Total exposure Featured

10:01am EDT July 22, 2002

D. Searcy, owner of Terra Cotta, tells job interviewees what a dirty, back-breaking job they’ll get themselves into if she hires them at her pottery and garden accessories store.

“They don’t see the underbelly of the workings of Terra Cotta,” she explains. “They just see, ‘Oh, isn’t this a lovely environment.’

“In the interview process I try to be realistic, but if anything, I want to err on the side of how difficult it is to work here.”

Her frankness is the first step in ensuring that she hires the right person. After interviews, she tells candidates to call her the next day if they’re still interested.

“That tells me two things. One, they have to take some sort of initiative on their own to call me. Two, it lets me know whether they follow up in a way I ask them,” she says.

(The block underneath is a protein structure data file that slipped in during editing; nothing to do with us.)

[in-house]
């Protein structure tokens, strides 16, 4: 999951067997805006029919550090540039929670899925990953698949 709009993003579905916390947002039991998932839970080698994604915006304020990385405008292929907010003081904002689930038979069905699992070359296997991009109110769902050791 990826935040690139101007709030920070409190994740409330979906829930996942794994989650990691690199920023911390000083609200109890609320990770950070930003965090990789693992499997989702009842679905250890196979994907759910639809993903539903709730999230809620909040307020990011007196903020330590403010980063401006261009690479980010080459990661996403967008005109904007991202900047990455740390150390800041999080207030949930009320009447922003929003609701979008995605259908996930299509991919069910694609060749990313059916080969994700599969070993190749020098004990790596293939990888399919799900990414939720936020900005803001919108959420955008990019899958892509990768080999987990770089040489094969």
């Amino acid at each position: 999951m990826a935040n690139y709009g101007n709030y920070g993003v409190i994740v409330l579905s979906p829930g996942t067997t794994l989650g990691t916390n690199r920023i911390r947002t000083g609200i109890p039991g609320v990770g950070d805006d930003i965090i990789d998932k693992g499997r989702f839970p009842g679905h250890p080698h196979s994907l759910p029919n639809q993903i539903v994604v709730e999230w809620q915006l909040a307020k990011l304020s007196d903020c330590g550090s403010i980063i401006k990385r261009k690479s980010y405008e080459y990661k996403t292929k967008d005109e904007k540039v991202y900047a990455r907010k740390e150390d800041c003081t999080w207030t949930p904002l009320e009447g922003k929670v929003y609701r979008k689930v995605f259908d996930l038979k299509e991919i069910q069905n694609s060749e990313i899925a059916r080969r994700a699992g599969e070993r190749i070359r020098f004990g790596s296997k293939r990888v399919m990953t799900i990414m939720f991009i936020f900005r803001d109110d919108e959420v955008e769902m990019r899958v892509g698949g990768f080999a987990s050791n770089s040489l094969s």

Then she hires them for a week, during which time either party can back out of the deal. It isn’t until after that week that she even thinks about putting them on her permanent work schedule.

Searcy says giving the candidate an honest, complete description about work expectations—and about her management style—sets the stage to bring up any discrepancies in the employees’ work performance later. She also has a better chance that the person will fit in with her staff of nine.

“We are a small business, and this is practically my second home—some people say it’s my first home,” she says. “I tell people, ‘I want to be happy here, and I want you, if you’re working here, to be happy here, because life is too short for both of us to be miserable.’”